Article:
Genetic modification of crops for herbicide tolerance is one of the most developed forms due to a large number of variables, such as: increased diversity and density of weed communities in agroecosystems; development of populations resistant to procedures used in conventional crops; difficulty in producing new active ingredients, due to technical aspects and rigor in registration laws; and the high added value of this kind of variety for seed producers.
The strategy of this type of genetically modified plant is the development of tolerance of the cultivated to an active ingredient to which it is susceptible or to a non-selective herbicide, allowing its use in the crop in question. In this type of genetically modified culture, the following analyses are performed: (i) the new genotype, under the responsibility of CTNBio; (ii) the herbicide; and (iii) the unprecedented use of a particular herbicide in a the culture, both under responsibility of the Ministries of Environment (IBAMA), Health (ANVISA) and Agriculture (MAPA).
The major environmental risk factor of any genetically modified plant is well conditioned to the gene flow to wild species, transferring the differential characteristic obtained by genetic engineering. In the case of plants genetically engineered for tolerance to herbicides, the result is relevant only in the areas where the herbicide is used, so that the lead can be expressed. Thus, the risk is quite relevant when the recipient wild species of the exotic invasive gene are agroecosystems, as occurred with the transfer of canola glyphosate resistance to brassica infesting crops in Canada (Warwick et al., 2003). The control of this weed is no longer efficient and it was necessary that old products were reinserted in management programs in the genetically modified crops. In the wild plants that live in natural areas, where there is no selective pressure of the herbicide, the population dynamics is not affected by the new feature and the plant expression in plant community is unchanged.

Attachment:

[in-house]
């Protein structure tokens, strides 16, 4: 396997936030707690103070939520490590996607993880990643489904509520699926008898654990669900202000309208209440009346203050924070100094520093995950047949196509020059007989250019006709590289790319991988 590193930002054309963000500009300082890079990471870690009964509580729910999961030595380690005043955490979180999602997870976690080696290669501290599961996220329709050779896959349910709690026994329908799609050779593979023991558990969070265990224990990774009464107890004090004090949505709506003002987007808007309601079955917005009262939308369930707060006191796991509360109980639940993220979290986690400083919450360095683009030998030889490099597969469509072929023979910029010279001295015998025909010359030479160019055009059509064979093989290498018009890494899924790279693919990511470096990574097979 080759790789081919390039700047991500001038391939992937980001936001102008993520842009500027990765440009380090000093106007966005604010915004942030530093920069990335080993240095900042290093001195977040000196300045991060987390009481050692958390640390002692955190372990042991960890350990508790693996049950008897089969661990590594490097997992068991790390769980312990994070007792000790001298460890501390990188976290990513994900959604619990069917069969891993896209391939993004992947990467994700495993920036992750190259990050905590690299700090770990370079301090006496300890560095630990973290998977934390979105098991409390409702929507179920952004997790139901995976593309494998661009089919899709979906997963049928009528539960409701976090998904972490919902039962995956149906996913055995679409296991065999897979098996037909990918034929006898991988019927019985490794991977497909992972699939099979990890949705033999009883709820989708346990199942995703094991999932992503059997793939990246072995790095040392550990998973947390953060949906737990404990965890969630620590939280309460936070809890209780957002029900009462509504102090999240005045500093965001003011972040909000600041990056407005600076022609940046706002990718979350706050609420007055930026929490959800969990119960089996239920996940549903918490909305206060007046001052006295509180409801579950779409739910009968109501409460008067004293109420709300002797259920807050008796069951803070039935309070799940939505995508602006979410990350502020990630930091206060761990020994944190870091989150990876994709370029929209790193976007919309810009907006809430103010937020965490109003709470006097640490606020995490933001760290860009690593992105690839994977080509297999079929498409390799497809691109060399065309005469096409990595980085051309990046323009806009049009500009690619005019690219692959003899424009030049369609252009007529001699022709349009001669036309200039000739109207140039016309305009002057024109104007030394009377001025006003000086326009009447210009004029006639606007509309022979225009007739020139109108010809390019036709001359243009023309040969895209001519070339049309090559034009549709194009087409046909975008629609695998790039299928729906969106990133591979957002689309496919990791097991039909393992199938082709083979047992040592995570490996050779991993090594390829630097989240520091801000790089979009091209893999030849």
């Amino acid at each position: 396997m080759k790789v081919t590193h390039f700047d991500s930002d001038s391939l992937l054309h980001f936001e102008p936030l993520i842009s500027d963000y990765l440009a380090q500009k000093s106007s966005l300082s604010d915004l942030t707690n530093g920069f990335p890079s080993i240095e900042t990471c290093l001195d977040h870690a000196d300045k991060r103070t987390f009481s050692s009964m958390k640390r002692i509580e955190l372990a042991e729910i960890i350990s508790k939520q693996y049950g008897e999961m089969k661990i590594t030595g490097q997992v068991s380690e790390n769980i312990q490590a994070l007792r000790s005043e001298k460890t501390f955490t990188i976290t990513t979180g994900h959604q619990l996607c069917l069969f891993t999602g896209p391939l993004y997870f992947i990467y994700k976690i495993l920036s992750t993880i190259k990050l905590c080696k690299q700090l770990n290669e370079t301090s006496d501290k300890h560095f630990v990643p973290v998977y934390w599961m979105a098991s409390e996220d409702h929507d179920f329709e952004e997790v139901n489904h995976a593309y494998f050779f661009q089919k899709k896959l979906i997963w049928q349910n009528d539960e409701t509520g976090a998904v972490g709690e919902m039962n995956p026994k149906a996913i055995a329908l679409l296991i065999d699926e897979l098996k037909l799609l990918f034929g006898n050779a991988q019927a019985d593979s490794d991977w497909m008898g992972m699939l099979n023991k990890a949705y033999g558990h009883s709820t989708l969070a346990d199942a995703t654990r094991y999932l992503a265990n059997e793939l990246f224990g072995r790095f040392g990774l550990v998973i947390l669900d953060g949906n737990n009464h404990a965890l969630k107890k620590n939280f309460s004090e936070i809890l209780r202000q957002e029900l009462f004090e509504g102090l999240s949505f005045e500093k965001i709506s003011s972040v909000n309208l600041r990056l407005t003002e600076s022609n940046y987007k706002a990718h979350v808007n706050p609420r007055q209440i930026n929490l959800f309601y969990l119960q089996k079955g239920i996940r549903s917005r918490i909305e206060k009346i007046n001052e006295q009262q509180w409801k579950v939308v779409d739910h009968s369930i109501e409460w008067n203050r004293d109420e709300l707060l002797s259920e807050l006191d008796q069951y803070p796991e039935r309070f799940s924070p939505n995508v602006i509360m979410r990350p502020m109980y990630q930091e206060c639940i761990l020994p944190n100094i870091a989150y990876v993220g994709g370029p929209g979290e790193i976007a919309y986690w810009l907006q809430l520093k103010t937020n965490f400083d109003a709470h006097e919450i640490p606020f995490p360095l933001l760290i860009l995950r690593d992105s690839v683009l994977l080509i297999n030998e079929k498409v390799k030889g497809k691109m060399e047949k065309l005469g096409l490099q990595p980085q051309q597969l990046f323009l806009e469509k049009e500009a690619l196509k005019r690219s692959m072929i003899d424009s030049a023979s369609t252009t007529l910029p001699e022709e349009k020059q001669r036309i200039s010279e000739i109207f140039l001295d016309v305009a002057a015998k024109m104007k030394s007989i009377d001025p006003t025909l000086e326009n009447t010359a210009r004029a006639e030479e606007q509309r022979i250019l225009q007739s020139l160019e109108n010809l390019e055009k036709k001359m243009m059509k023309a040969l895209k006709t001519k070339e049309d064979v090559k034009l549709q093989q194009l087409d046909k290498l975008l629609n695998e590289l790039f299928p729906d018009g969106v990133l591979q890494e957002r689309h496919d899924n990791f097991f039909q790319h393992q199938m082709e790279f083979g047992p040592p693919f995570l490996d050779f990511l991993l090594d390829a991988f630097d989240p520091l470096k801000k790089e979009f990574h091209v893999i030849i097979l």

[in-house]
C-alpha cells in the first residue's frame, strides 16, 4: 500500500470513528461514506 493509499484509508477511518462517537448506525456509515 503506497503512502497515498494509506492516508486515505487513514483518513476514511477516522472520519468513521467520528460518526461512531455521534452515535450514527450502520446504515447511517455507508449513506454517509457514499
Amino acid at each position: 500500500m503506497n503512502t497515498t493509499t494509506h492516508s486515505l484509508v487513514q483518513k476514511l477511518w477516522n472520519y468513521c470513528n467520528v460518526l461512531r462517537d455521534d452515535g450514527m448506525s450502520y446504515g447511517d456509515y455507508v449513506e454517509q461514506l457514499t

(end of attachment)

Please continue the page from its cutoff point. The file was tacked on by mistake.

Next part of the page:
The development of populations of herbicide-resistant weeds is likely to occur and quite common in nature, but it is an event that is related to the herbicide and not the genetically modified plant. There has been a misinterpretation of the biological process of the development of weed resistance to glyphosate in cultures genetically modified for tolerance to this herbicide, as with the species of the genus Conyza, Digitaria insularis, Lolium multiflorum and others.
The development of resistance is a process of adaptive evolution of the weed to the selection pressure exerted by the herbicide, which, by geographic reach, frequency, and intensity of use, was enough pressure for the selection of biotypes that are naturally tolerant to the mode of action of the product (Pitelli, 2013). There was no direct relationship between the development of resistance and the fact that the culture is genetically modified for tolerance to the herbicide.